Bringing Back Old School Service Part 4

In our fourth installment of this series, we will discuss knowledge. This may seem off in a post about customer service, however, it plays another vital role in serving your customers. Long ago when salesperson assisted their customers, they knew everything about their product, maybe even more than anyone cared to know. They were experts.

In today’s era with information at your fingertips, you would think people would know everything… wrong. Having information so easily accessible has made us complacent in mastering our product knowledge. Why learn the details when you can instantly bring it up online? Let’s address that, shall we?

While getting the customer the information they seek, it is also important to establish yourself as someone credible to get information from. If you tell someone their “fluglebinder” for example needs to be replaced, you had better know how, why, and what happens if they don’t. Let’s give an example:

The customer comes in and is wanting to have a tan for an event, an event that is in 3 days. What do you do first?

  1. Suggest a lotion with a bronzer to speed up the color.
  2. Suggest a spray tan instead.
  3. Have them use a tingle product to ramp up melanin production.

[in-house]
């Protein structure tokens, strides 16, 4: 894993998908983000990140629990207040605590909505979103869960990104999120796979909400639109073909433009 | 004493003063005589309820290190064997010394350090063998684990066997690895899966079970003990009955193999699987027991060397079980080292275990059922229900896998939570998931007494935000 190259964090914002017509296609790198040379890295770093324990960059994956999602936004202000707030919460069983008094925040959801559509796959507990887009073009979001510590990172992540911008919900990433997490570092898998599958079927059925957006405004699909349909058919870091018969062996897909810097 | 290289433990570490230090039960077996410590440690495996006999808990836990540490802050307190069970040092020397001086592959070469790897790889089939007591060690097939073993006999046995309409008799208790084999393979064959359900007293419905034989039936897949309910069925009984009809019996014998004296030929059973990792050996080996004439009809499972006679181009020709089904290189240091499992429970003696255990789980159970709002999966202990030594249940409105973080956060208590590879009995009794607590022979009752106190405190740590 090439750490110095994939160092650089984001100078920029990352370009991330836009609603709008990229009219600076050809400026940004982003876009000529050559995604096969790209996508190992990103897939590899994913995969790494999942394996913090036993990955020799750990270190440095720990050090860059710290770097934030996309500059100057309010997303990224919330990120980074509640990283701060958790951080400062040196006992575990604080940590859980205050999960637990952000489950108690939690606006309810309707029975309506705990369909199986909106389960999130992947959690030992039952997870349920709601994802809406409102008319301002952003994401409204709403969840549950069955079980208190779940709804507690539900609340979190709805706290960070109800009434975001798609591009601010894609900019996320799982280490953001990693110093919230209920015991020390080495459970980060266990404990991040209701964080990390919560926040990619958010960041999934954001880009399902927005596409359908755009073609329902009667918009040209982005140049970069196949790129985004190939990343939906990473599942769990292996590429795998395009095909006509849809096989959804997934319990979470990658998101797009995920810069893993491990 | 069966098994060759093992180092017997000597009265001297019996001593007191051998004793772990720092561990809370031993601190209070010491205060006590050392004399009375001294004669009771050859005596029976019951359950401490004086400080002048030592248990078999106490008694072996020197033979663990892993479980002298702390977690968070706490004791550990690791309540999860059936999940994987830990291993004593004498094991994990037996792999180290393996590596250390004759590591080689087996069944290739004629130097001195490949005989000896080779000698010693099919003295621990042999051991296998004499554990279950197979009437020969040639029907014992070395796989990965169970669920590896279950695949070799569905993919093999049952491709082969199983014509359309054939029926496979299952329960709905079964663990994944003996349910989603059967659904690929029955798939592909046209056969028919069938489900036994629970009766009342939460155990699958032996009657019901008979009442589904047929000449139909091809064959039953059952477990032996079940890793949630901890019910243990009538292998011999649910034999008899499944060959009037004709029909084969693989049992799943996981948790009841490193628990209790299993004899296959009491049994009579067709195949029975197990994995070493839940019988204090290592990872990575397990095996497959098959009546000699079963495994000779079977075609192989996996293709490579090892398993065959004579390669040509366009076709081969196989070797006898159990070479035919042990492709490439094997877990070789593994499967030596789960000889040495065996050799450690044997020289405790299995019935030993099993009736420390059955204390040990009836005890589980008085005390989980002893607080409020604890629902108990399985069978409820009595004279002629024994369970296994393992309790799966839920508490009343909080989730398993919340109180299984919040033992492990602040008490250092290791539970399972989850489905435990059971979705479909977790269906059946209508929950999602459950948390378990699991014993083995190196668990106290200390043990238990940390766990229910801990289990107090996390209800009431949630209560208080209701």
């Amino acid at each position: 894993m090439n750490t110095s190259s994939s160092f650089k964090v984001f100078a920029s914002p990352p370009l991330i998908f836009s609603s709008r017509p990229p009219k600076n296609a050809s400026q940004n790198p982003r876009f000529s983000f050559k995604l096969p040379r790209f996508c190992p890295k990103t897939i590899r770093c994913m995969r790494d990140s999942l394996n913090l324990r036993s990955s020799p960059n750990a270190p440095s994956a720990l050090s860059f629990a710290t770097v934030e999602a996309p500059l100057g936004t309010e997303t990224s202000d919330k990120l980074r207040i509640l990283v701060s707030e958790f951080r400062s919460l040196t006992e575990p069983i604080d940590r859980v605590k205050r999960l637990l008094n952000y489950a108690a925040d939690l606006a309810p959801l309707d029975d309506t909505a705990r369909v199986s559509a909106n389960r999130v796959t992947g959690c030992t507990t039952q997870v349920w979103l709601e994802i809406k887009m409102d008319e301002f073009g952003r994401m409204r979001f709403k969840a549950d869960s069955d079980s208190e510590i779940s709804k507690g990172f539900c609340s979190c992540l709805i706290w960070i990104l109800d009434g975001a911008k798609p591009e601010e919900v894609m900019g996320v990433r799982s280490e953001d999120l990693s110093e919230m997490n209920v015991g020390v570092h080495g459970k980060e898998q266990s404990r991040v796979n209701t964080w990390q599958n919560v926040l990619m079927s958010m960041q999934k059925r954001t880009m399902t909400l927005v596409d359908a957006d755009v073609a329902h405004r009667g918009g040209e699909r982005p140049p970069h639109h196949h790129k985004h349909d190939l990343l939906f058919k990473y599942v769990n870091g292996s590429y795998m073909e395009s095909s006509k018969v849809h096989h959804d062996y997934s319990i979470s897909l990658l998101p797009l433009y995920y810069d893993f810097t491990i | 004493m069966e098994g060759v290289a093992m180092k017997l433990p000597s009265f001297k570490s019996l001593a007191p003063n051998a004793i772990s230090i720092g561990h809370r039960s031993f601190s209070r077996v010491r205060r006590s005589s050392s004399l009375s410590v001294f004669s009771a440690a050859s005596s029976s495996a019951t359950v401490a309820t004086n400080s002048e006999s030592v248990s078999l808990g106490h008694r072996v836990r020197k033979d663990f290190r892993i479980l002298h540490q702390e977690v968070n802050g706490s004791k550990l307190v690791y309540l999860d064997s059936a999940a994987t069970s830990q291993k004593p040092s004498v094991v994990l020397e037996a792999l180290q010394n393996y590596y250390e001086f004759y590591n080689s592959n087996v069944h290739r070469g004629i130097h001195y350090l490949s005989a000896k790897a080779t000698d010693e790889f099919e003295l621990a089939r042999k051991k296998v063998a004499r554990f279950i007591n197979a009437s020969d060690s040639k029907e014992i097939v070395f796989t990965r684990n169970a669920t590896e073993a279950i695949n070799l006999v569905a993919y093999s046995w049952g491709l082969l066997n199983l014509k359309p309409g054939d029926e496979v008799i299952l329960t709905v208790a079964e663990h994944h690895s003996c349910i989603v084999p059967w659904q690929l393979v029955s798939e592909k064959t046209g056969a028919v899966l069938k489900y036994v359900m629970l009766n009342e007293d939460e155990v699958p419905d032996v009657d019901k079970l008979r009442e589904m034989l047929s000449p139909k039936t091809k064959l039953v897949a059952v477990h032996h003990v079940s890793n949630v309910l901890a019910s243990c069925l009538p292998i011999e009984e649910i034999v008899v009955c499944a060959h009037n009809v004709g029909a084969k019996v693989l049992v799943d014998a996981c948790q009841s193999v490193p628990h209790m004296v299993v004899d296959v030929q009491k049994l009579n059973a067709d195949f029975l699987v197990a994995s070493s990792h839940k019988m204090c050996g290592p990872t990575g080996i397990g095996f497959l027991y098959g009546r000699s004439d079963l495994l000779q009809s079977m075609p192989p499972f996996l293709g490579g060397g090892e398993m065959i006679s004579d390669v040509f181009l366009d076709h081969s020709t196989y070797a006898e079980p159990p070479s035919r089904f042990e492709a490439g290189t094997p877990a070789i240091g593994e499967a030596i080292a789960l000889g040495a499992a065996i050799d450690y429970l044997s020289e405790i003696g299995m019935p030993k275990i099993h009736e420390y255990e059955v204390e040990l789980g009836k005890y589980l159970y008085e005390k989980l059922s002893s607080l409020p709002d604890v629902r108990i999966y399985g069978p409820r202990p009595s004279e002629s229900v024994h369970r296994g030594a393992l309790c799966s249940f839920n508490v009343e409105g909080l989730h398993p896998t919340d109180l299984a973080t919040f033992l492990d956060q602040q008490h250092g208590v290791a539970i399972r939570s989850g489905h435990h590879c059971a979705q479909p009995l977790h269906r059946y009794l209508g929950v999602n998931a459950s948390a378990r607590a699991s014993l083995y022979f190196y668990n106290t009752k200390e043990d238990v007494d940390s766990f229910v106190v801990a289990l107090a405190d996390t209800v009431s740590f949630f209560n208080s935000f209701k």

4. None of the above.

If you answered D, you are correct. While the problem is clear (the customer has no color and only has 3 days to get some) you don’t have all the information. The first thing you need to do is do further consultation with the customer to ensure the solution you provide is the best possible one for them.

In the hay days of exceptional customer service, if you needed shoes, you did not simply go into a store slap money on the counter, and walk out with a new pair of kicks. Instead, a salesperson would carefully measure your foot, find out the purpose of the shoe, any foot issues, and any other information so that they could provide you with a practical, comfortable, solution for what you needed. They probably knew as much about feet and how they affect a person’s day-to-day life than a podiatrist does. That is the level of service we are referring to.

Are you an expert in your business? Or do you simply trade a product for the money? One will keep customers for a lifetime, the other will have them jumping ship for the next deal that comes along.

If you would like to become a master of your tanning niche, we recommend registering for the Product Prep and Retail Coaching Bootcamp from February 4-5. For more information visit